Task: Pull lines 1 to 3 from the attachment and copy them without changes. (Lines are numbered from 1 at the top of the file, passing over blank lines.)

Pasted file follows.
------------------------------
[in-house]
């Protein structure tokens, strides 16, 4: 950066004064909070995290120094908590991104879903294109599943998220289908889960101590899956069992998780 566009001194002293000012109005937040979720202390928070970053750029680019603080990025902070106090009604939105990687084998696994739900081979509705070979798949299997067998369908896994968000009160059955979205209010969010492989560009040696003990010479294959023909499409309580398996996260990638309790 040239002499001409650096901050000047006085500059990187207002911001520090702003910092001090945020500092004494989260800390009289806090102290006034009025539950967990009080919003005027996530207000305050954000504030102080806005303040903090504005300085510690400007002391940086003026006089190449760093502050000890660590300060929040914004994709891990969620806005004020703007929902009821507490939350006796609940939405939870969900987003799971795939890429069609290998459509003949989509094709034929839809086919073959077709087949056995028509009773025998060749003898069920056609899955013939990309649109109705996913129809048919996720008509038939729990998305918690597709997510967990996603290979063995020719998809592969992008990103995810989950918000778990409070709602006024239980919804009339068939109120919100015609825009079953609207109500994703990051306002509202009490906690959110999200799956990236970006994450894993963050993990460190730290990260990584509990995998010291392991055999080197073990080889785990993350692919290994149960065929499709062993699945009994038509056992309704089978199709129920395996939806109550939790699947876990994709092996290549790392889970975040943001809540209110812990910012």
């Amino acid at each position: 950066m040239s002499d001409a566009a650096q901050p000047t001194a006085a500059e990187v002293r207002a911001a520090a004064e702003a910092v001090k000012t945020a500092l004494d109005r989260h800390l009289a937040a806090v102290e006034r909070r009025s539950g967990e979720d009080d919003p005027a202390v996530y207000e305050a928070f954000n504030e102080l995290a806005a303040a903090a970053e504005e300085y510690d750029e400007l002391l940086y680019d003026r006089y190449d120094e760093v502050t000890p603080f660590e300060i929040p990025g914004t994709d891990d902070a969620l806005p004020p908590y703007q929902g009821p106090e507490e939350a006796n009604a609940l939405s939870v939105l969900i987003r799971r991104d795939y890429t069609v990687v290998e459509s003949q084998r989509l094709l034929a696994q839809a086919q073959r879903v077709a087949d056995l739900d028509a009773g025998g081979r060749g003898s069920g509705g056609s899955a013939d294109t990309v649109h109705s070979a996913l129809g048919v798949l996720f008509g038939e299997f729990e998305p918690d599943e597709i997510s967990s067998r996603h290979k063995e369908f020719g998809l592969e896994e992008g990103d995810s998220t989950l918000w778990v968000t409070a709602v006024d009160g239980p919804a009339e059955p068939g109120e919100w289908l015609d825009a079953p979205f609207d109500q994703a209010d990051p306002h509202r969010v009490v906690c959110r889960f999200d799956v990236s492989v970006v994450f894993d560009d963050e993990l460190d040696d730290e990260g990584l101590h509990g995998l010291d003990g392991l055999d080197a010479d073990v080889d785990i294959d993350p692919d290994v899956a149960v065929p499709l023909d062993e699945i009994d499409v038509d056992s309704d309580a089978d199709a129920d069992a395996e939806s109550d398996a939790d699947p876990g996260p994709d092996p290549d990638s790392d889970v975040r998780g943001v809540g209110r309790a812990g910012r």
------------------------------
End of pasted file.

[in-house]
């Protein structure tokens, strides 16, 4: 950066004064909070995290120094908590991104879903294109599943998220289908889960101590899956069992998780 566009001194002293000012109005937040979720202390928070970053750029680019603080990025902070106090009604939105990687084998696994739900081979509705070979798949299997067998369908896994968000009160059955979205209010969010492989560009040696003990010479294959023909499409309580398996996260990638309790 040239002499001409650096901050000047006085500059990187207002911001520090702003910092001090945020500092004494989260800390009289806090102290006034009025539950967990009080919003005027996530207000305050954000504030102080806005303040903090504005300085510690400007002391940086003026006089190449760093502050000890660590300060929040914004994709891990969620806005004020703007929902009821507490939350006796609940939405939870969900987003799971795939890429069609290998459509003949989509094709034929839809086919073959077709087949056995028509009773025998060749003898069920056609899955013939990309649109109705996913129809048919996720008509038939729990998305918690597709997510967990996603290979063995020719998809592969992008990103995810989950918000778990409070709602006024239980919804009339068939109120919100015609825009079953609207109500994703990051306002509202009490906690959110999200799956990236970006994450894993963050993990460190730290990260990584509990995998010291392991055999080197073990080889785990993350692919290994149960065929499709062993699945009994038509056992309704089978199709129920395996939806109550939790699947876990994709092996290549790392889970975040943001809540209110812990910012």
């Amino acid at each position: 950066m040239s002499d001409a566009a650096q901050p000047t001194a006085a500059e990187v002293r207002a911001a520090a004064e702003a910092v001090k000012t945020a500092l004494d109005r989260h800390l009289a937040a806090v102290e006034r909070r009025s539950g967990e979720d009080d919003p005027a202390v996530y207000e305050a928070f954000n504030e102080l995290a806005a303040a903090a970053e504005e300085y510690d750029e400007l002391l940086y680019d003026r006089y190449d120094e760093v502050t000890p603080f660590e300060i929040p990025g914004t994709d891990d902070a969620l806005p004020p908590y703007q929902g009821p106090e507490e939350a006796n009604a609940l939405s939870v939105l969900i987003r799971r991104d795939y890429t069609v990687v290998e459509s003949q084998r989509l094709l034929a696994q839809a086919q073959r879903v077709a087949d056995l739900d028509a009773g025998g081979r060749g003898s069920g509705g056609s899955a013939d294109t990309v649109h109705s070979a996913l129809g048919v798949l996720f008509g038939e299997f729990e998305p918690d599943e597709i997510s967990s067998r996603h290979k063995e369908f020719g998809l592969e896994e992008g990103d995810s998220t989950l918000w778990v968000t409070a709602v006024d009160g239980p919804a009339e059955p068939g109120e919100w289908l015609d825009a079953p979205f609207d109500q994703a209010d990051p306002h509202r969010v009490v906690c959110r889960f999200d799956v990236s492989v970006v994450f894993d560009d963050e993990l460190d040696d730290e990260g990584l101590h509990g995998l010291d003990g392991l055999d080197a010479d073990v080889d785990i294959d993350p692919d290994v899956a149960v065929p499709l023909d062993e699945i009994d499409v038509d056992s309704d309580a089978d199709a129920d069992a395996e939806s109550d398996a939790d699947p876990g996260p994709d092996p290549d990638s790392d889970v975040r998780g943001v809540g209110r309790a812990g910012r």